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Re: Merge commit diff results are confusing and inconsistent




On Mon, May 6, 2019 at 6:52 PM Ævar Arnfjörð Bjarmason <avarab@xxxxxxxxx> wrote:
> Maybe an example helps, let's say you have two paint buckets, one with
> red paint, one with yellow paint. You mix them. What happens?
>
>     (
>         rm -rf /tmp/git &&
>         git init /tmp/git &&
>         cd /tmp/git &&
>         git checkout -b red &&
>
>         echo red >color.txt &&
>         git add color.txt &&
>         git commit -m"red" &&
>
>         git checkout --orphan green &&
>         git reset --hard &&
>         echo green >color.txt &&
>         git add color.txt &&
>         git commit -m"green" &&
>
>         git merge --allow-unrelated-histories red;
>         echo yellow >color.txt &&
>         git add color.txt &&
>         git commit -m"red + green = yellow"
>     )
>
> I *think* what you're alluding to is trying to discover some sort of
> change to whatever the default merge resolution would have been, which
> in this case would be closer to:
>
>     (echo green && echo red) >color.txt
>
> But it's important to understand that the whole business of suggesting
> how you should merge is just sugar that isn't in any way represented in
> the object model that makes it into the repository.
>
> In that model we just had one branch with "color.txt" containing "red",
> and another with "green". Then we merged the two together and that
> commit merged two histories together, did something to yield an end
> result, and now the "color.txt" file contains "yellow".
>
> But what single thing can you look at to describe how you ended up with
> "yellow"? There isn't such a single thing, I just know that I have a
> commit with two parents:
>
>     $ git cat-file -p HEAD
>     tree 6318a50d67e6de533498a4a0c9f46360cff6908a
>     parent 2332fc6b40c1cbf9f5daf809f09eb4defdd2ce30
>     parent 1707f13d2d236d61ac7496962ecebc50ffff5be3
>
> And that if I diff against the 1st parent we went from green to yellow:
>
>     $ git diff HEAD^1..HEAD
>     diff --git a/color.txt b/color.txt
>     index a5b73ed..d1ed081 100644
>     --- a/color.txt
>     +++ b/color.txt
>     @@ -1 +1 @@
>     -green
>     +yellow
>
> And the other from red to yellow:
>
>     $ git diff HEAD^2..HEAD
>     diff --git a/color.txt b/color.txt
>     index a9d1386..d1ed081 100644
>     --- a/color.txt
>     +++ b/color.txt
>     @@ -1 +1 @@
>     -red
>     +yellow
>
> To the extent that we can show a single diff at all that's diff-tree's
> --cc option:
>
>     $ git diff-tree --cc HEAD
>     e89ef1f780d7c979c18cc0f03fd74c560466ef03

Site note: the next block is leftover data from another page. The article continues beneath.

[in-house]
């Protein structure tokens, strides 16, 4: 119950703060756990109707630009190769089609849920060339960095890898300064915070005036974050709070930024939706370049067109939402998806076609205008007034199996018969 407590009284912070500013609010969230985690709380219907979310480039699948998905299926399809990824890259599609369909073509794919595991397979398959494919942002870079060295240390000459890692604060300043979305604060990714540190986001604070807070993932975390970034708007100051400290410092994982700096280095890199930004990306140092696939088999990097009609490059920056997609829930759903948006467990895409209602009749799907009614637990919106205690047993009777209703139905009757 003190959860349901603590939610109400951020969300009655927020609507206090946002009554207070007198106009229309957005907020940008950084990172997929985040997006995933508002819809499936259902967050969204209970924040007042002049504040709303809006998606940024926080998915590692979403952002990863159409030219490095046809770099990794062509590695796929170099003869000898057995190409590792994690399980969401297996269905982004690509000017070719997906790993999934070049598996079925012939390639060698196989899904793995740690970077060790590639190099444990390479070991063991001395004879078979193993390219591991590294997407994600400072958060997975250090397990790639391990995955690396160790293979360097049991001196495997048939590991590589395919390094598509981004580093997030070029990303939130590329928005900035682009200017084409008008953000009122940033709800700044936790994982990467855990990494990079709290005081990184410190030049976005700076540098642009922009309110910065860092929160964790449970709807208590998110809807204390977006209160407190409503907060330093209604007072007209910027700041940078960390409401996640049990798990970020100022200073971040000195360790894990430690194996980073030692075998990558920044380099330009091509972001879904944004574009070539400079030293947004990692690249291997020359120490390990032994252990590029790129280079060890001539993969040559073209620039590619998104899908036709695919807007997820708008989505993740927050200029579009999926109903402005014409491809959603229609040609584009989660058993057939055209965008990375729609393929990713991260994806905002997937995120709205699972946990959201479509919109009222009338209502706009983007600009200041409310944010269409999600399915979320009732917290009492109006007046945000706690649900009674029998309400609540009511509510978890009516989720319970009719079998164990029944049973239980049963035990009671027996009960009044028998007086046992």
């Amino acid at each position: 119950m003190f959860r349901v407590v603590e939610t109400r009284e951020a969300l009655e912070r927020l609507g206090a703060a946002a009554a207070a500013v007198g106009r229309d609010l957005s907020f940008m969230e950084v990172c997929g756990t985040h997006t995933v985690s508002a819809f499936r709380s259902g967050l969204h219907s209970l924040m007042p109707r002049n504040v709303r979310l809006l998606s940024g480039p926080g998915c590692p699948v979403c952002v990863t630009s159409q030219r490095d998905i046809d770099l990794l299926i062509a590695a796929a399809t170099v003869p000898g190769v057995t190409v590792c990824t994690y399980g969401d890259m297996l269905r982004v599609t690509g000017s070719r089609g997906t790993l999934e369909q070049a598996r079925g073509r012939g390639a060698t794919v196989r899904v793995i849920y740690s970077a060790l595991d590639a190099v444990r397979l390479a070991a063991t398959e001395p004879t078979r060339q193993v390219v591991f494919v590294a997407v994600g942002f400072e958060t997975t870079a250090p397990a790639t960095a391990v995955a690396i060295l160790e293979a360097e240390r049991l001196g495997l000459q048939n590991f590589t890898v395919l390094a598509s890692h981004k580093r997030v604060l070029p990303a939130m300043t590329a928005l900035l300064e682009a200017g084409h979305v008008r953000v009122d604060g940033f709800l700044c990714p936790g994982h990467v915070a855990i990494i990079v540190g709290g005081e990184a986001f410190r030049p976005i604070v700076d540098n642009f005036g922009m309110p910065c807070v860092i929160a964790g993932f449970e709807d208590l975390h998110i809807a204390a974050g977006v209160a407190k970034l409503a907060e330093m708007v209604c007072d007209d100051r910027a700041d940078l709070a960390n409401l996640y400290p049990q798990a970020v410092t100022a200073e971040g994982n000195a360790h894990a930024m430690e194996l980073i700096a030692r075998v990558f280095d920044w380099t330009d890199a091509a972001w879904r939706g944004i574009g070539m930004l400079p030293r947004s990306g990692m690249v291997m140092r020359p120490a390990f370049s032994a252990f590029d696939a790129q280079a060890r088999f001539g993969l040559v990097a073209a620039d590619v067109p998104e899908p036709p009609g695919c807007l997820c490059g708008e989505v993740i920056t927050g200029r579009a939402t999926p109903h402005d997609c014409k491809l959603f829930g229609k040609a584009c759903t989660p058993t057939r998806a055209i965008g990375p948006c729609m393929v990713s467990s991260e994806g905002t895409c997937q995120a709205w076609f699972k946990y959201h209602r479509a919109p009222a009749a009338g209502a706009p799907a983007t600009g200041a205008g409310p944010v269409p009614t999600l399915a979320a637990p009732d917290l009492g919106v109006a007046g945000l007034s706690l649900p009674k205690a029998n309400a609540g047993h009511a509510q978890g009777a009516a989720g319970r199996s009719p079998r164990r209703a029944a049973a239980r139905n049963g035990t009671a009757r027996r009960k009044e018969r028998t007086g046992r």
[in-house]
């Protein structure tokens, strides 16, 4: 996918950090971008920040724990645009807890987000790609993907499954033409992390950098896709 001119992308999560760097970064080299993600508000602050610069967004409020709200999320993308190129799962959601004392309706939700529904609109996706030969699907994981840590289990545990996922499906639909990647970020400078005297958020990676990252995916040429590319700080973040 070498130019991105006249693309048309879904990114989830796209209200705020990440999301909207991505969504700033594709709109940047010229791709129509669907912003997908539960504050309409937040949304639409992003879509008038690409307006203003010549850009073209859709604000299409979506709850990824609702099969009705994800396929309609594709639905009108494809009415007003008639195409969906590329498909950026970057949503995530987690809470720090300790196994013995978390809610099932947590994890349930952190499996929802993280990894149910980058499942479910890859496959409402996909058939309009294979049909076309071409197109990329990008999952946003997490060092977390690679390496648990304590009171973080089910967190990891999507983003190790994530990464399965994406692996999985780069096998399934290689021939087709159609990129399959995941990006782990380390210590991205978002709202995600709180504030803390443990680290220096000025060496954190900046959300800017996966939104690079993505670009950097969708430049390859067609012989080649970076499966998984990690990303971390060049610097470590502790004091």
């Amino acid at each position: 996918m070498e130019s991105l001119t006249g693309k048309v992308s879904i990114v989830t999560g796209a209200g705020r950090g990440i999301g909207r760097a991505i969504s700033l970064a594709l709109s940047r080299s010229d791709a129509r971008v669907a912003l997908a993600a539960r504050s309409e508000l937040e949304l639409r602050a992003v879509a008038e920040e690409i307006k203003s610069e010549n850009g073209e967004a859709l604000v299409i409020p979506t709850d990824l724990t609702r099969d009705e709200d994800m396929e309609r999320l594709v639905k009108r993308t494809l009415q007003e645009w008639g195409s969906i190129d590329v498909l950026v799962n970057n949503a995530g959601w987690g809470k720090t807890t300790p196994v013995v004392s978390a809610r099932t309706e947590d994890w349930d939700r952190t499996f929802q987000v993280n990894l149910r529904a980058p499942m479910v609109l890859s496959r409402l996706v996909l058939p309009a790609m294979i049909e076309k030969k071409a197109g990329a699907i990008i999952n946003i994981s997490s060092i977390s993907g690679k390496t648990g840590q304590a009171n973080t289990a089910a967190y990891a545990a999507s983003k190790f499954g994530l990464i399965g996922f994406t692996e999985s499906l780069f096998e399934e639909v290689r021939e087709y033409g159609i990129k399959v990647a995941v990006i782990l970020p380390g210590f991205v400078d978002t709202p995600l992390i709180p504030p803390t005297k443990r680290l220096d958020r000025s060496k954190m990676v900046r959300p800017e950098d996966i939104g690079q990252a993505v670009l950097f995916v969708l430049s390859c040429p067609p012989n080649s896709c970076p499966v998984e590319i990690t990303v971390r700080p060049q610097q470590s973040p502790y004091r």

>     diff --cc color.txt
>     index a5b73ed,a9d1386..d1ed081
>     --- a/color.txt
>     +++ b/color.txt
>     @@@ -1,1 -1,1 +1,1 @@@
>     - green
>      -red
>     ++yellow
>
> Sometimes it makes things better, sometimes it's just more
> confusing. It's what "git show" will use to render merge commits.

Your example is very helpful. I understand what you're saying for
conflicted lines. But the "whatever the default merge resolution would
have been" doesn't exist, because there's no reality where line 1 in
color.txt can be something "automatic" (i.e. deduced by git). The only
reality for the merge commit is some hand-edited replacement to line
1. So there is no "diff what I see with some alternate reality".

The majority use case I'm interested in is seeing net-positive changes
that happen in merge commits. Normally I take for granted that merge
commits have nothing meaningful in them (meaningful here defined as
something unexpected for a merge commit). But what if someone makes a
poor decision and does some crazy refactoring in 1 file and amends it
into a merge commit? Let's also say that these changes are done to a
file that wasn't modified in any parent (say a unrelated.txt next to
your color.txt). Since neither parent cares about that file for the
purposes of the merge, I am trying to make sense of a revision
specification that can be used to see what they did to that file.

Even ignoring that issue, the more concerning observation of mine is
that `diff @^!` produces any output at all. If you exclude both
parents, why do I see a diff for parent 2 (I see the complete diff of
the branch that was merged in)?

Again, thank you for your example, you definitely made things very
clear for me. I see where the confusion is. And I think --cc is a good
way to get more context. At this point I'm just concerned about the
@^! behavior with merge commits & diff.